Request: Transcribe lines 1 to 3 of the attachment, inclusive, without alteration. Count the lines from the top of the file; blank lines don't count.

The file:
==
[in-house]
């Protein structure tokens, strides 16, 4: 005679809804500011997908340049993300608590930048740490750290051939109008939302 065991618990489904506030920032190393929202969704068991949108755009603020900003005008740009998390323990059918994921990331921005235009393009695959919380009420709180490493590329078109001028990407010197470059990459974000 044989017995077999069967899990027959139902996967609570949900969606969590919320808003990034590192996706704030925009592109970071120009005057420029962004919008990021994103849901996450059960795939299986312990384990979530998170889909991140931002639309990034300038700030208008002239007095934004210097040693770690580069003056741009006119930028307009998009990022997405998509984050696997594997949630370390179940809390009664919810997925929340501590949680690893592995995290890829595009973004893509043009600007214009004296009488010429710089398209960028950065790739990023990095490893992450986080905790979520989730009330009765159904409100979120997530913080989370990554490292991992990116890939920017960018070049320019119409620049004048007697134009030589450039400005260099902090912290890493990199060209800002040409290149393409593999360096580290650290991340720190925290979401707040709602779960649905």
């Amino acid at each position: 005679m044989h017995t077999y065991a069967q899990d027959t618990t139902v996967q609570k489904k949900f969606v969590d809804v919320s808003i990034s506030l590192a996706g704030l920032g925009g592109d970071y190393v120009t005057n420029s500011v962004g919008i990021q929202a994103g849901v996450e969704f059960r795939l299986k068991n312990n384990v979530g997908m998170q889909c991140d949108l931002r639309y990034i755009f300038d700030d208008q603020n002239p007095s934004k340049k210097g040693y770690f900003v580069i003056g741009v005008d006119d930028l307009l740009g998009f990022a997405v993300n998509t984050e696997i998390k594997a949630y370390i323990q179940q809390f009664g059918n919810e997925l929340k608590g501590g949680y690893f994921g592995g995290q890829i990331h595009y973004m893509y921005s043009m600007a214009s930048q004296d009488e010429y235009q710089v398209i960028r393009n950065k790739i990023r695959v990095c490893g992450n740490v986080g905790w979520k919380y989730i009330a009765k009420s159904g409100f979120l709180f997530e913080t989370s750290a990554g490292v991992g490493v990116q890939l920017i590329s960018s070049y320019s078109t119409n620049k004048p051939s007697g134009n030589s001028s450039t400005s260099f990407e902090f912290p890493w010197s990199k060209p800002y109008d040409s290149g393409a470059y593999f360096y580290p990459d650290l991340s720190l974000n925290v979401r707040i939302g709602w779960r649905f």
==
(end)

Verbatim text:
[in-house]
């Protein structure tokens, strides 16, 4: 005679809804500011997908340049993300608590930048740490750290051939109008939302 065991618990489904506030920032190393929202969704068991949108755009603020900003005008740009998390323990059918994921990331921005235009393009695959919380009420709180490493590329078109001028990407010197470059990459974000 044989017995077999069967899990027959139902996967609570949900969606969590919320808003990034590192996706704030925009592109970071120009005057420029962004919008990021994103849901996450059960795939299986312990384990979530998170889909991140931002639309990034300038700030208008002239007095934004210097040693770690580069003056741009006119930028307009998009990022997405998509984050696997594997949630370390179940809390009664919810997925929340501590949680690893592995995290890829595009973004893509043009600007214009004296009488010429710089398209960028950065790739990023990095490893992450986080905790979520989730009330009765159904409100979120997530913080989370990554490292991992990116890939920017960018070049320019119409620049004048007697134009030589450039400005260099902090912290890493990199060209800002040409290149393409593999360096580290650290991340720190925290979401707040709602779960649905």
């Amino acid at each position: 005679m044989h017995t077999y065991a069967q899990d027959t618990t139902v996967q609570k489904k949900f969606v969590d809804v919320s808003i990034s506030l590192a996706g704030l920032g925009g592109d970071y190393v120009t005057n420029s500011v962004g919008i990021q929202a994103g849901v996450e969704f059960r795939l299986k068991n312990n384990v979530g997908m998170q889909c991140d949108l931002r639309y990034i755009f300038d700030d208008q603020n002239p007095s934004k340049k210097g040693y770690f900003v580069i003056g741009v005008d006119d930028l307009l740009g998009f990022a997405v993300n998509t984050e696997i998390k594997a949630y370390i323990q179940q809390f009664g059918n919810e997925l929340k608590g501590g949680y690893f994921g592995g995290q890829i990331h595009y973004m893509y921005s043009m600007a214009s930048q004296d009488e010429y235009q710089v398209i960028r393009n950065k790739i990023r695959v990095c490893g992450n740490v986080g905790w979520k919380y989730i009330a009765k009420s159904g409100f979120l709180f997530e913080t989370s750290a990554g490292v991992g490493v990116q890939l920017i590329s960018s070049y320019s078109t119409n620049k004048p051939s007697g134009n030589s001028s450039t400005s260099f990407e902090f912290p890493w010197s990199k060209p800002y109008d040409s290149g393409a470059y593999f360096y580290p990459d650290l991340s720190l974000n925290v979401r707040i939302g709602w779960r649905f």